It was a relatively low key set of announcements that HP made at its Technology Forum in Las Vegas. There was an awful lot of setting the announcements into the context of business technology optimisation and helping customers produce 'positive business outcomes', meaning accelerated business growth, lower cost and/or mitigated risk. Why is risk always 'mitigated' by the way? It's never lowered or reduced but mitigated. We don't hear about costs being mitigated...

Here is an overview of the announcements with speeds and feeds information added to the new EVA products.

Disk refreshment

HP has refreshed its EVA disk drive array line and introduced three new models: 4100; 6100; and 8100 which replace the existing 4000, 6000 and 8000 products. The basic specifications remain unchanged: two controllers, to 56 drives and 28TB capacity for the 4100 - exactly the same as for the 4000. The equivalent specs for the 6100 and 8100 are the same as for the 6000 and 8000; to 112 drives and 56TB capacity for the 6x00 and to 240 drives and 120TB for the 8x00.

There has been no introduction of 750GB or 1,000GB drives, the most capacious ones staying at the 500GB level in HP's FATA (Fibre Attached Technology Adapted) format. What has changed is the speed of the arrays, although controller numbers and cache sizes have not altered. There is an up to 24 percent performance improvement and the drives have the adaptive provisioning feature called Dynamic Capacity Management with rapid and easy logical unit number (LUN) growth and shrinkage.

It seems paradoxical that, with HP quoting IDC predictions of a sixfold increase in data needing to be stored over the next few years, there has been no EVA capacity increase. It must surely be likely that a 750GB FATA drive is due. There are no serial ATA (SATA) drives available for the EVA arrays by the way.

Tape refreshment

Finally HP has announced its LTO 4 format, weeks behind Dell and behind IBM as well. As expected the HP drive is exactly the same as the others with 800GB raw capacity, drive-level encryption. HP is offering encryption key management. There are drive, autoloader and library options.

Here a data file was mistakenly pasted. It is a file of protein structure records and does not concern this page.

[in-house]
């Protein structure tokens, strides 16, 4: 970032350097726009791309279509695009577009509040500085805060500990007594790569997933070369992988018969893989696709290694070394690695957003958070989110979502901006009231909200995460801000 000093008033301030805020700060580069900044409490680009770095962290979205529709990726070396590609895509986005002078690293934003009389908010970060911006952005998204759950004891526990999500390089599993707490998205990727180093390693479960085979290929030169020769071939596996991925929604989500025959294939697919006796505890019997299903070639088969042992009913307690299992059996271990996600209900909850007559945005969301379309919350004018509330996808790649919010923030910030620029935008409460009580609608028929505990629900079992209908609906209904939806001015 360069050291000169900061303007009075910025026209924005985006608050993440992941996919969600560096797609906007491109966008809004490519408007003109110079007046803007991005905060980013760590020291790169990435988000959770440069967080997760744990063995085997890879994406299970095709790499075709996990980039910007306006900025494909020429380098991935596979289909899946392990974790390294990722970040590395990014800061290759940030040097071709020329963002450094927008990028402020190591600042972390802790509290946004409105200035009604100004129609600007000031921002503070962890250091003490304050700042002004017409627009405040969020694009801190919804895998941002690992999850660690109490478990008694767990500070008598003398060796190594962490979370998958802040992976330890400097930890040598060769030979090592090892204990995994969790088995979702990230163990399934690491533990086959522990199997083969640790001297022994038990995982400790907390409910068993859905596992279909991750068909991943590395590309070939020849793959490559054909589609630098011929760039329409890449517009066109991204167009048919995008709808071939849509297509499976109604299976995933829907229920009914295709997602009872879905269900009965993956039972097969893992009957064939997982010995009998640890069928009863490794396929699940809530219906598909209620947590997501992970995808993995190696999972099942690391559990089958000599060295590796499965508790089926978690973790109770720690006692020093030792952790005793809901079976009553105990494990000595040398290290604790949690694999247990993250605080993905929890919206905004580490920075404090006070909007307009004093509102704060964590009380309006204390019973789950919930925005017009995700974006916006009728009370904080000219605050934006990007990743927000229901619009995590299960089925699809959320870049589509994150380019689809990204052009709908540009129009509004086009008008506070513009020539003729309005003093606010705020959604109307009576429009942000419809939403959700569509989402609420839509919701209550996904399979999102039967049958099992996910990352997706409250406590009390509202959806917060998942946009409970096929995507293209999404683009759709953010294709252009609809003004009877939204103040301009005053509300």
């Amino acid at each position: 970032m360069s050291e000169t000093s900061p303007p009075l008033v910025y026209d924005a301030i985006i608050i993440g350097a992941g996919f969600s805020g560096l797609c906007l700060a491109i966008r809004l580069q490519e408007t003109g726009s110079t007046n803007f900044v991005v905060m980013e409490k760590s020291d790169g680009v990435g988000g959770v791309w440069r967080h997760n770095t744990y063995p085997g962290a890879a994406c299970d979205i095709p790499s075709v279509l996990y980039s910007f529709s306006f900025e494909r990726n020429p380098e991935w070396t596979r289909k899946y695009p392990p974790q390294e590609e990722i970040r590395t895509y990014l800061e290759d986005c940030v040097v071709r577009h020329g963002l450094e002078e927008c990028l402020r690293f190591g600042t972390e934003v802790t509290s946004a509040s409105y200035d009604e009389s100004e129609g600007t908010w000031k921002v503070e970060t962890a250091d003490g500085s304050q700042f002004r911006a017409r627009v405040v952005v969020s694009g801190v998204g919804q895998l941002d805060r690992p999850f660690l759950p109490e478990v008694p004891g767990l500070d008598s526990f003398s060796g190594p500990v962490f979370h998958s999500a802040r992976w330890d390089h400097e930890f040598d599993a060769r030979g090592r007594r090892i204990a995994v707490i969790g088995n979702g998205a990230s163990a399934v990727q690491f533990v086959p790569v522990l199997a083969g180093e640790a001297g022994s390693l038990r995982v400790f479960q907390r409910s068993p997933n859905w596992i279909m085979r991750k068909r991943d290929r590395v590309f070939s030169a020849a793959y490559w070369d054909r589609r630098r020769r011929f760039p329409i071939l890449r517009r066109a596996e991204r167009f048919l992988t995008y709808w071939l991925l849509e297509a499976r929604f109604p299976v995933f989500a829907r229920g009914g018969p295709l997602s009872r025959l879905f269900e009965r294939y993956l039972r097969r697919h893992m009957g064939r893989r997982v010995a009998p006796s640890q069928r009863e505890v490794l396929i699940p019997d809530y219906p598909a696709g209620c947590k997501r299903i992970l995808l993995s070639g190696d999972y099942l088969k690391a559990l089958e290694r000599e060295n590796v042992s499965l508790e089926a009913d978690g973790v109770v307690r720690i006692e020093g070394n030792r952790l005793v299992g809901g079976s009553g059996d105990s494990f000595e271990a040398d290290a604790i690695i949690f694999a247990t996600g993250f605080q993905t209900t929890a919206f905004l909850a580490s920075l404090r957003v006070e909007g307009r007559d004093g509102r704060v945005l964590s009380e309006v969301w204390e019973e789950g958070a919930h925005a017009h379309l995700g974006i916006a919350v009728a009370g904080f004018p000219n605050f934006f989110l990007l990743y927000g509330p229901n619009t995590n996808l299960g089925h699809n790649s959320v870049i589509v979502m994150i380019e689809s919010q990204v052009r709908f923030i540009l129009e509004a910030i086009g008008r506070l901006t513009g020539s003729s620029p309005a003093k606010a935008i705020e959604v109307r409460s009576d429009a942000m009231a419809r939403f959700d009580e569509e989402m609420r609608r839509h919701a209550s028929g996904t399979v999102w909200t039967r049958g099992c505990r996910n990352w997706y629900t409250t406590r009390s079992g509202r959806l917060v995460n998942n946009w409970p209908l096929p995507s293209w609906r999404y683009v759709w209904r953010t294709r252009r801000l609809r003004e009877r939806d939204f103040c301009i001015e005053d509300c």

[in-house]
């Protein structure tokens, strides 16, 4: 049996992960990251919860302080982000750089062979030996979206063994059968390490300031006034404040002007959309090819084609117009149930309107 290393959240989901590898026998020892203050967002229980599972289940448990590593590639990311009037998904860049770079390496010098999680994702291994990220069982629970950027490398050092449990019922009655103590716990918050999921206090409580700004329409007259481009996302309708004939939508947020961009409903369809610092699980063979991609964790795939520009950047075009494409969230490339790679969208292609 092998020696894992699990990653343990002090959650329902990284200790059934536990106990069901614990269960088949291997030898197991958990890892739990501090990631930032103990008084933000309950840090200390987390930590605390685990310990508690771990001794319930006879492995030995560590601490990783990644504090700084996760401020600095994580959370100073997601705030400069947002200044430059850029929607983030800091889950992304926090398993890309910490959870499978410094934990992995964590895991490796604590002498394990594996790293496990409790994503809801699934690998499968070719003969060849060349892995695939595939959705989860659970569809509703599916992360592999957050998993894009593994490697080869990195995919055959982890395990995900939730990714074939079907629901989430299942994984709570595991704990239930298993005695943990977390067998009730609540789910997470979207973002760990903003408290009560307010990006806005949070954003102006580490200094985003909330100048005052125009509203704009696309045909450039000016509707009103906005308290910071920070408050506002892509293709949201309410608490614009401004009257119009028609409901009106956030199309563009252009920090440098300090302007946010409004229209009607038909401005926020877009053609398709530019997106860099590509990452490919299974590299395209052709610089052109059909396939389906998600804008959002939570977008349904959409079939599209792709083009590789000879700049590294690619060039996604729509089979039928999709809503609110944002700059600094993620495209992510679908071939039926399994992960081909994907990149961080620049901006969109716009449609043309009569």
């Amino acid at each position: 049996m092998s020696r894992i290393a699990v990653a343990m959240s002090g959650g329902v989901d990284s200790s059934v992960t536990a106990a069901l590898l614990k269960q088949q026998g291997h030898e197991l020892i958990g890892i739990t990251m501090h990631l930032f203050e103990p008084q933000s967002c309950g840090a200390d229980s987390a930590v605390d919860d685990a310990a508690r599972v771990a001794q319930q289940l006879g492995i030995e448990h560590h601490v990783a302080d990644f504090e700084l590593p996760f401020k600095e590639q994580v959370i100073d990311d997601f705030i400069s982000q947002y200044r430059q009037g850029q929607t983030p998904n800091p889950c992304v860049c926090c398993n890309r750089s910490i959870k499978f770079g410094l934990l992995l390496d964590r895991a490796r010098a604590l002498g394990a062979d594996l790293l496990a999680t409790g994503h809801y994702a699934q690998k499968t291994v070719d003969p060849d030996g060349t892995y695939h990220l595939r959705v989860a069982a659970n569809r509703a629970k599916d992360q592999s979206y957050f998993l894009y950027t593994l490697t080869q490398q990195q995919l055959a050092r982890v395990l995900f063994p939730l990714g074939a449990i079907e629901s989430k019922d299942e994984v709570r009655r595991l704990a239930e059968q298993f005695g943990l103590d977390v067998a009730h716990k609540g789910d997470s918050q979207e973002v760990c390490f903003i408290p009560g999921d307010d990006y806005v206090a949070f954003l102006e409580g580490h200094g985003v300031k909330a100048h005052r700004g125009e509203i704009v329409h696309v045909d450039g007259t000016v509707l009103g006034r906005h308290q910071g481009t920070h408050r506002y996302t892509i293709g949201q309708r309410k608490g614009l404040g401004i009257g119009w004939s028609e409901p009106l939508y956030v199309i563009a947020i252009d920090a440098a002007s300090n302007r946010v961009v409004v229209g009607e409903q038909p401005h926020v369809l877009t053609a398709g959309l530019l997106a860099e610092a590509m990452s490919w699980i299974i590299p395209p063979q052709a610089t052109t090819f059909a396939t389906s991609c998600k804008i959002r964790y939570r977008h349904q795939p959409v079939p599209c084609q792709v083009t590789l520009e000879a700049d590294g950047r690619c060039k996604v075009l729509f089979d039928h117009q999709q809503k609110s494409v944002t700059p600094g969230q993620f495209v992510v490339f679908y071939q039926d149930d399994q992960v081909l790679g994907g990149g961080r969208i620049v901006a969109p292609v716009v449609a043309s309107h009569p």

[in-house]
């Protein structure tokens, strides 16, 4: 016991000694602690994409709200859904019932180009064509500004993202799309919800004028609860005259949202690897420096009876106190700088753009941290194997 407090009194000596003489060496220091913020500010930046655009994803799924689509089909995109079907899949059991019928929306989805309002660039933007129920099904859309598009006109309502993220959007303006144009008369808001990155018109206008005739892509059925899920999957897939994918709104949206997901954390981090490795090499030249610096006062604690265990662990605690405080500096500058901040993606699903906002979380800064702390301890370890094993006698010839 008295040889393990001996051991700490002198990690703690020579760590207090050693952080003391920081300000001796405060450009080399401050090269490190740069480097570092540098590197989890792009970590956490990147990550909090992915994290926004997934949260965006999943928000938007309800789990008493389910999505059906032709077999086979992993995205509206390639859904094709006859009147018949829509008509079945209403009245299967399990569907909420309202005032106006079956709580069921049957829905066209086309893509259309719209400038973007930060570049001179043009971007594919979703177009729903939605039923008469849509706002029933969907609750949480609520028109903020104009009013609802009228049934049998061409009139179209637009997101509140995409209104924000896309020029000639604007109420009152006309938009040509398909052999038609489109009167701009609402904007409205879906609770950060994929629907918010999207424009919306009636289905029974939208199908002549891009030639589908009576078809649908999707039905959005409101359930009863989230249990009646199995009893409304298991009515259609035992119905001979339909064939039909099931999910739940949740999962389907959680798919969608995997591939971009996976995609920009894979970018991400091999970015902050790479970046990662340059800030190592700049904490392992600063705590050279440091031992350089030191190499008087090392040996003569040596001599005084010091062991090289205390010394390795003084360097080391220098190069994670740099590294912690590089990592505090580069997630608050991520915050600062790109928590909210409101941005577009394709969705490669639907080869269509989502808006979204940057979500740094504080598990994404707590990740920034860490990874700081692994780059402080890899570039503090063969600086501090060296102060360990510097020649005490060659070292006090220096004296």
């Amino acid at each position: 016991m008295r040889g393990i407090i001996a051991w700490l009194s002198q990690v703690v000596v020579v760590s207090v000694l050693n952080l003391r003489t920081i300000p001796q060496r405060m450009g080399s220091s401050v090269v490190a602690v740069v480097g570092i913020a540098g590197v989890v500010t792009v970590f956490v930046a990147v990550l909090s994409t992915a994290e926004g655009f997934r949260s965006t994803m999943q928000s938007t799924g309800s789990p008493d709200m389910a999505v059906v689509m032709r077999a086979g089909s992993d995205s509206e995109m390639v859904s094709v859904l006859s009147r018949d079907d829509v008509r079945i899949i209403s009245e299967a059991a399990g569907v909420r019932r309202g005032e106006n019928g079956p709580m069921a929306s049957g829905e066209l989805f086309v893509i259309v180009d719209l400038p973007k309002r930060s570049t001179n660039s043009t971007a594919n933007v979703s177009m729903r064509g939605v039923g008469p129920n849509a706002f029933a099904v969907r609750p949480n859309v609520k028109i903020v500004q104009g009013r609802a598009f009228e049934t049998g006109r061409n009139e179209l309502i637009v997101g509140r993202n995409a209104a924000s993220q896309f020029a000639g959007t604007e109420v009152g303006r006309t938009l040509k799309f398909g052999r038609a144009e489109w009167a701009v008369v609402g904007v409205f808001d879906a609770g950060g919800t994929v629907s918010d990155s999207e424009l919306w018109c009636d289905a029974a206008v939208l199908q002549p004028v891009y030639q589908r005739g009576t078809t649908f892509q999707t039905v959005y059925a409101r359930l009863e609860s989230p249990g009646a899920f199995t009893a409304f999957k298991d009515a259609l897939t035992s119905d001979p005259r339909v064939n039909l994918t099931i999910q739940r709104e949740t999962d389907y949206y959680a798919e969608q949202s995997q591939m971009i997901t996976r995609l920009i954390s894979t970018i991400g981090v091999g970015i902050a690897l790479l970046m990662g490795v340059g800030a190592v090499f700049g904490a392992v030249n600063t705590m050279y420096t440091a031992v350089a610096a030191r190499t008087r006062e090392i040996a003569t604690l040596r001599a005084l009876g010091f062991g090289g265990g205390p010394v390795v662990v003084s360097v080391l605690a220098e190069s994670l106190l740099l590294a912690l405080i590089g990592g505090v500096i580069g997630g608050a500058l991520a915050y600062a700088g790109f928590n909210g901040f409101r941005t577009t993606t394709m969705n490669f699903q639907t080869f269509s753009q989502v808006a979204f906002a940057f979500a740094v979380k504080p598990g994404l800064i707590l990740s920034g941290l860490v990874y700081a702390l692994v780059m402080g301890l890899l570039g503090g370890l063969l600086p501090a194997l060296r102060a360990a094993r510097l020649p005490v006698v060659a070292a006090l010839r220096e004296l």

The LTO product is for enterprises. At the same time HP introduced a drive and format with a tenth of the raw data capacity at 80GB, the long-awaited DAT 160 format, with SCSI or USB attachment. Again there are no surprises here, the capacity and the I/O speed being as expected, both twice that of the current DAT 72 format. The surprise is that HP introduced the DAT 160 format at all, sources elsewhere in the industry having predicted that it was dead.

HP's Harry Baeverstat, SMB business director for StorageWorks, asserts that tape is not dead, disk-based backup is not crushing SMB tape sales, and that SMBs understand the best data protection is disk-to-disk-to-tape (D2D2T); data older than thirty days or so being archived off to tape.

It is intriguing that, having bemoaned the faster than expected decline in tape sales for the last three quarters, HP has responded by introducing two new tape formats. One might suppose it is being counter-intuitive. But the tape market is huge and, like a massive great spinning flywheel that's slowing down but will spin for years yet, won't quickly fall away.